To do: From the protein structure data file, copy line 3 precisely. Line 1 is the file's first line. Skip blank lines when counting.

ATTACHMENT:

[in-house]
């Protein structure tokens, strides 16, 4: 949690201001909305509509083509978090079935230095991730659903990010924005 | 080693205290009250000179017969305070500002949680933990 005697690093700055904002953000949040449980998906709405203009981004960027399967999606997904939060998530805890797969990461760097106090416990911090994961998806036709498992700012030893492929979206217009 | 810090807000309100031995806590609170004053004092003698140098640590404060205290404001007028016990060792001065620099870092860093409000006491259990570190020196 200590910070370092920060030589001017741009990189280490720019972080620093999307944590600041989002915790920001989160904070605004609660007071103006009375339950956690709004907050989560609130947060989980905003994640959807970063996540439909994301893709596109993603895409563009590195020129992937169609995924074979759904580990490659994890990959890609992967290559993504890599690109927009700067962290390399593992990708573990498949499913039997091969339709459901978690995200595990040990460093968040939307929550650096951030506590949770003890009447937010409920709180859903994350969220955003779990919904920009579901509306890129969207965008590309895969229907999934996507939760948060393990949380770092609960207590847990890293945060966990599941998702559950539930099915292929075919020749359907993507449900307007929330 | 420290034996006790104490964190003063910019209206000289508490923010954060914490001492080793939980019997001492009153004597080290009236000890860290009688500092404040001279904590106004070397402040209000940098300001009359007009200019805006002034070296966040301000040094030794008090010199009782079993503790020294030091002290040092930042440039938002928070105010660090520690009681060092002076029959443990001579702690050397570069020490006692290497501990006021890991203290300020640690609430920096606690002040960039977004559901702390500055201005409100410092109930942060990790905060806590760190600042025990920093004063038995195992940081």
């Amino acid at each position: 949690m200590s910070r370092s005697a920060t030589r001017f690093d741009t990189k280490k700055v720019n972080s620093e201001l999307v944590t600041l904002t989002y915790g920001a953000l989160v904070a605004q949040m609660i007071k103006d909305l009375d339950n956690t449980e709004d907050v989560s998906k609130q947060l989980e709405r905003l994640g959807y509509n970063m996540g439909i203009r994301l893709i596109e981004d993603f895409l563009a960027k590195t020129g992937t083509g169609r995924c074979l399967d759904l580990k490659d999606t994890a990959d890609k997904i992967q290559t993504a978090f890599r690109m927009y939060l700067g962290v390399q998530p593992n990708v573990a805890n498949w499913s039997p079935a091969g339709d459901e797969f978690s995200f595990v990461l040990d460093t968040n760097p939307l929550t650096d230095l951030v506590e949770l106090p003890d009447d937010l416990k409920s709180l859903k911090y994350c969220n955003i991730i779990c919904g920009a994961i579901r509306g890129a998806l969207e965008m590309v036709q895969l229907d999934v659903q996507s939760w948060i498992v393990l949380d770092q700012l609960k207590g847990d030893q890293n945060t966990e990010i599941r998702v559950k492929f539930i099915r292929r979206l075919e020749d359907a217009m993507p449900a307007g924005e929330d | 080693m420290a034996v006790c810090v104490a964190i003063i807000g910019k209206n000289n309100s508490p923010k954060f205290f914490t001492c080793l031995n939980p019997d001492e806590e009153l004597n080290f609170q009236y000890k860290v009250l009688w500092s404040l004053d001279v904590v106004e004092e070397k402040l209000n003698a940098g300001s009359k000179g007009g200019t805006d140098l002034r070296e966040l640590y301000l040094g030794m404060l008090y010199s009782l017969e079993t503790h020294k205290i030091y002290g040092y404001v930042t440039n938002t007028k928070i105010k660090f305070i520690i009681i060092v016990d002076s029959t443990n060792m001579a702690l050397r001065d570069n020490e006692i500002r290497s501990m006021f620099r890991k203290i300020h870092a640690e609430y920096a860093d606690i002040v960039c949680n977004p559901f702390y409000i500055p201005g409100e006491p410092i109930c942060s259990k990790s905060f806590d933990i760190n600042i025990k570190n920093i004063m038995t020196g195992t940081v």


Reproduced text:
């Amino acid at each position: 949690m200590s910070r370092s005697a920060t030589r001017f690093d741009t990189k280490k700055v720019n972080s620093e201001l999307v944590t600041l904002t989002y915790g920001a953000l989160v904070a605004q949040m609660i007071k103006d909305l009375d339950n956690t449980e709004d907050v989560s998906k609130q947060l989980e709405r905003l994640g959807y509509n970063m996540g439909i203009r994301l893709i596109e981004d993603f895409l563009a960027k590195t020129g992937t083509g169609r995924c074979l399967d759904l580990k490659d999606t994890a990959d890609k997904i992967q290559t993504a978090f890599r690109m927009y939060l700067g962290v390399q998530p593992n990708v573990a805890n498949w499913s039997p079935a091969g339709d459901e797969f978690s995200f595990v990461l040990d460093t968040n760097p939307l929550t650096d230095l951030v506590e949770l106090p003890d009447d937010l416990k409920s709180l859903k911090y994350c969220n955003i991730i779990c919904g920009a994961i579901r509306g890129a998806l969207e965008m590309v036709q895969l229907d999934v659903q996507s939760w948060i498992v393990l949380d770092q700012l609960k207590g847990d030893q890293n945060t966990e990010i599941r998702v559950k492929f539930i099915r292929r979206l075919e020749d359907a217009m993507p449900a307007g924005e929330d | 080693m420290a034996v006790c810090v104490a964190i003063i807000g910019k209206n000289n309100s508490p923010k954060f205290f914490t001492c080793l031995n939980p019997d001492e806590e009153l004597n080290f609170q009236y000890k860290v009250l009688w500092s404040l004053d001279v904590v106004e004092e070397k402040l209000n003698a940098g300001s009359k000179g007009g200019t805006d140098l002034r070296e966040l640590y301000l040094g030794m404060l008090y010199s009782l017969e079993t503790h020294k205290i030091y002290g040092y404001v930042t440039n938002t007028k928070i105010k660090f305070i520690i009681i060092v016990d002076s029959t443990n060792m001579a702690l050397r001065d570069n020490e006692i500002r290497s501990m006021f620099r890991k203290i300020h870092a640690e609430y920096a860093d606690i002040v960039c949680n977004p559901f702390y409000i500055p201005g409100e006491p410092i109930c942060s259990k990790s905060f806590d933990i760190n600042i025990k570190n920093i004063m038995t020196g195992t940081v």